After overcoming her anxiety, Jerilyn Ross started the Anxiety and Depression Association of America—and helped millions.
Environmentalists struggle with anxiety and helpfulness, but it’s possible to overcome ecophobia.
As one of the first investigative journalists, Nellie Bly exposed deplorable practices in women’s mental health treatment.
“Polka dots can’t stay alone,” Japanese artist Yayoi Kusama once said of her attraction to the pattern that dominates her work.
A floppy hat and housedress became tools for subversion in the hands of comedian Jackie “Moms” Mabley. Born in the late 1800s, Mabley gained national fame by adopting a persona as a bawdy, mischievous grandmother.
My Mother’s Hands & Floral Patterns, from the series Let Virtue Be Your Guide, 2014.
A recent Forbes article reported that two million Americans quit their jobs every month, mostly out of a sense of dissatisfaction and disempowerment.
Margherita Urbani is an illustrator, graphic designer and art director. She was born and received her education in Italy before moving to the States in 2008. Her comics have been published in The New York Times, IL Magazine, Apartamento Magazine and others.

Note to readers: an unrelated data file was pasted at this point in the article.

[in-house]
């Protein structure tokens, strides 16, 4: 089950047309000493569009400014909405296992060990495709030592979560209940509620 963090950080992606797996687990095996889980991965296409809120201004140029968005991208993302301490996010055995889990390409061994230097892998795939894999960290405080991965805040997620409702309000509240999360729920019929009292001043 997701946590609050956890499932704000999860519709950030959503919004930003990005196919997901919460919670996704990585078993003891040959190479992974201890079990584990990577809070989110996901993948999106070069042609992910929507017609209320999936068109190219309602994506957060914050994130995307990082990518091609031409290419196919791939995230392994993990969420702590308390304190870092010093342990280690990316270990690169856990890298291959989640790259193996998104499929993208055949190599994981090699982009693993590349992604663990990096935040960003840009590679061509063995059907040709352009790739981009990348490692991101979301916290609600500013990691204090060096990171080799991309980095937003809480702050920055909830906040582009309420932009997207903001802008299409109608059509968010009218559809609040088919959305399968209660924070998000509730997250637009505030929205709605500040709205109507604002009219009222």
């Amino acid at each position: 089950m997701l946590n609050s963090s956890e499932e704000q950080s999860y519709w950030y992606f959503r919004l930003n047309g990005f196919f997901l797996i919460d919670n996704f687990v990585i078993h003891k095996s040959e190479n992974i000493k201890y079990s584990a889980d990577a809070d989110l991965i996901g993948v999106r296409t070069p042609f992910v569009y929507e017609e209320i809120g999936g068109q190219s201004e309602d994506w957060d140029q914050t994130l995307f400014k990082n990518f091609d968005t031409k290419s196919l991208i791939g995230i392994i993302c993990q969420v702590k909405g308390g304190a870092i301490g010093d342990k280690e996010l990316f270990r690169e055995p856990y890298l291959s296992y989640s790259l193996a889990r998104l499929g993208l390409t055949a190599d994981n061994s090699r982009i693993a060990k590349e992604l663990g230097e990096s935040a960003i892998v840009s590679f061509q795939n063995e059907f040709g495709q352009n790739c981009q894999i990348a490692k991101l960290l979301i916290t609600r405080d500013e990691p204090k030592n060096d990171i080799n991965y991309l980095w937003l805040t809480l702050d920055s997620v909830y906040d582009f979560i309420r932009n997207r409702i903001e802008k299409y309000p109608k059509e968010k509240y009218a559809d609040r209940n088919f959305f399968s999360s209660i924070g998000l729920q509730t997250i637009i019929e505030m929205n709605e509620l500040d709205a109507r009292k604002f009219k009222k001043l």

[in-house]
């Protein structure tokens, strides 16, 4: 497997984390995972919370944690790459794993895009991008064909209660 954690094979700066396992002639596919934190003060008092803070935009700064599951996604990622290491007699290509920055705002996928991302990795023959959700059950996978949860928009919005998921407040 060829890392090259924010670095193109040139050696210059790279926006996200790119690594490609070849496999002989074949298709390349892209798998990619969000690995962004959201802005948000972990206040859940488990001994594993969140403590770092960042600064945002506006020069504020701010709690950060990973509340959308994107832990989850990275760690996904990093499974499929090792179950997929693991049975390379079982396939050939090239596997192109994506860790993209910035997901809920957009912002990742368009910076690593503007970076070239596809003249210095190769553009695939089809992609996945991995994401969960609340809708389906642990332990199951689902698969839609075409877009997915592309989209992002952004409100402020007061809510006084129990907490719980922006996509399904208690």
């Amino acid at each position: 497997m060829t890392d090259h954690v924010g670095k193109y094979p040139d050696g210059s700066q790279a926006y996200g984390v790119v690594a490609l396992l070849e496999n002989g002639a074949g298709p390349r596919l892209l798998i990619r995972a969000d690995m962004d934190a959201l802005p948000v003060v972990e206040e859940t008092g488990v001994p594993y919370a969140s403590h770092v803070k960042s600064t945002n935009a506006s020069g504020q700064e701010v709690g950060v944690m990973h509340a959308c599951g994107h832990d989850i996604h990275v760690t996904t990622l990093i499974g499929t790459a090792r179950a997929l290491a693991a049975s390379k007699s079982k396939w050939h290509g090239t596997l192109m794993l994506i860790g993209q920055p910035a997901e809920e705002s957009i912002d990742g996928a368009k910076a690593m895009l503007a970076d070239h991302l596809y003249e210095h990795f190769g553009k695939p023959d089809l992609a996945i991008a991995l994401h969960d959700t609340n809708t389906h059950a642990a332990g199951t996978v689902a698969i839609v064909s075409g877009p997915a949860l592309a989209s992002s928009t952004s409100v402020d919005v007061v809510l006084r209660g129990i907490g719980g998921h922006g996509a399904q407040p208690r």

Art from our Anxiety issue by Gretta Johnson, “Rope” – Watercolor, colored pencil on paper.
Anxiety is often considered to be both a situation-specific occurrence and a general state of being. The following interviews were conducted with a view towards understanding the medical realities of anxiety and the current treatment modalities available.
Melissa Ahart, a Brooklyn-based poet, shares her experiences bringing poems of birth, motherhood, and postpartum depression to the MFA workshop table.
What role does culture play in how we experience anxiety? In this series, women of…
What role does culture play in how we experience anxiety? In this series, three women…
How Women Today Counteract That Nagging Self-Doubt: Sexual harassment is just one of a myriad of workplace anxieties that women struggle with on a daily basis. We earn less, are overlooked for promotions and, despite the personal sacrifices and studying it took to get to our current positions, often feel like our place in the workforce has little to do with accomplishments and everything to do with luck. It’s called Impostor Syndrome …
“We don’t always know what the hell’s going on, and we often start asking questions during arbitrary moments,” explains poet and visual artist Bianca Stone.